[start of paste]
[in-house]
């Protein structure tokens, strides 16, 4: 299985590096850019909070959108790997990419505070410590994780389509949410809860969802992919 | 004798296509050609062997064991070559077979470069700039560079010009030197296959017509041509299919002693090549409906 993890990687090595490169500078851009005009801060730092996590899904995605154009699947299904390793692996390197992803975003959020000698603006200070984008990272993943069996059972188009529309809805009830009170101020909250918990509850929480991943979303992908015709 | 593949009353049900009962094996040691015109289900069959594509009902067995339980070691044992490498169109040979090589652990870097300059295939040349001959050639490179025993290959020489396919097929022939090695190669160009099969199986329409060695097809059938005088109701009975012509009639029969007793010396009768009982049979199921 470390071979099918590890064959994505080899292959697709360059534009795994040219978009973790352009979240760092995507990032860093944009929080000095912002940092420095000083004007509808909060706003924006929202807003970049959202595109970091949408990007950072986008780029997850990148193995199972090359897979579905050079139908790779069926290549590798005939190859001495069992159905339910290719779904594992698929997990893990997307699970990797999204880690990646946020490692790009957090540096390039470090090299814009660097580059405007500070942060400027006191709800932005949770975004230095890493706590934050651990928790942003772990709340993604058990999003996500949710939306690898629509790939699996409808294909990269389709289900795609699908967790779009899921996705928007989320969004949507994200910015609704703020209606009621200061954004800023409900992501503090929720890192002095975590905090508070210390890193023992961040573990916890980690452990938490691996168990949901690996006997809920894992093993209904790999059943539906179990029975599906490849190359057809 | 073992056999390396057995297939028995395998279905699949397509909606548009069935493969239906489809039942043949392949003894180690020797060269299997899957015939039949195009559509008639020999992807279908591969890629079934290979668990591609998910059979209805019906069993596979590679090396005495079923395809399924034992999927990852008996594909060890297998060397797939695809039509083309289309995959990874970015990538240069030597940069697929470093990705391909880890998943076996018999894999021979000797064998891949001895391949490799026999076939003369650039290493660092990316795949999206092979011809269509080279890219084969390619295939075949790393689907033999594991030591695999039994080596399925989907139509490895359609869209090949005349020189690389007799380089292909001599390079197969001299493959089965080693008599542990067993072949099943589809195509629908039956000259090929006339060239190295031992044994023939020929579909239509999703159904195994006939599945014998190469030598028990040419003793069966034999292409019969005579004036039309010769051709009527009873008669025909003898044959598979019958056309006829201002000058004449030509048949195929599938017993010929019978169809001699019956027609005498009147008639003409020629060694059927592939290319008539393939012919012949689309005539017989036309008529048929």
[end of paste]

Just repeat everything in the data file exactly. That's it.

[in-house]
């Protein structure tokens, strides 16, 4: 299985590096850019909070959108790997990419505070410590994780389509949410809860969802992919 | 004798296509050609062997064991070559077979470069700039560079010009030197296959017509041509299919002693090549409906 993890990687090595490169500078851009005009801060730092996590899904995605154009699947299904390793692996390197992803975003959020000698603006200070984008990272993943069996059972188009529309809805009830009170101020909250918990509850929480991943979303992908015709 | 593949009353049900009962094996040691015109289900069959594509009902067995339980070691044992490498169109040979090589652990870097300059295939040349001959050639490179025993290959020489396919097929022939090695190669160009099969199986329409060695097809059938005088109701009975012509009639029969007793010396009768009982049979199921 470390071979099918590890064959994505080899292959697709360059534009795994040219978009973790352009979240760092995507990032860093944009929080000095912002940092420095000083004007509808909060706003924006929202807003970049959202595109970091949408990007950072986008780029997850990148193995199972090359897979579905050079139908790779069926290549590798005939190859001495069992159905339910290719779904594992698929997990893990997307699970990797999204880690990646946020490692790009957090540096390039470090090299814009660097580059405007500070942060400027006191709800932005949770975004230095890493706590934050651990928790942003772990709340993604058990999003996500949710939306690898629509790939699996409808294909990269389709289900795609699908967790779009899921996705928007989320969004949507994200910015609704703020209606009621200061954004800023409900992501503090929720890192002095975590905090508070210390890193023992961040573990916890980690452990938490691996168990949901690996006997809920894992093993209904790999059943539906179990029975599906490849190359057809 | 073992056999390396057995297939028995395998279905699949397509909606548009069935493969239906489809039942043949392949003894180690020797060269299997899957015939039949195009559509008639020999992807279908591969890629079934290979668990591609998910059979209805019906069993596979590679090396005495079923395809399924034992999927990852008996594909060890297998060397797939695809039509083309289309995959990874970015990538240069030597940069697929470093990705391909880890998943076996018999894999021979000797064998891949001895391949490799026999076939003369650039290493660092990316795949999206092979011809269509080279890219084969390619295939075949790393689907033999594991030591695999039994080596399925989907139509490895359609869209090949005349020189690389007799380089292909001599390079197969001299493959089965080693008599542990067993072949099943589809195509629908039956000259090929006339060239190295031992044994023939020929579909239509999703159904195994006939599945014998190469030598028990040419003793069966034999292409019969005579004036039309010769051709009527009873008669025909003898044959598979019958056309006829201002000058004449030509048949195929599938017993010929019978169809001699019956027609005498009147008639003409020629060694059927592939290319008539393939012919012949689309005539017989036309008529048929």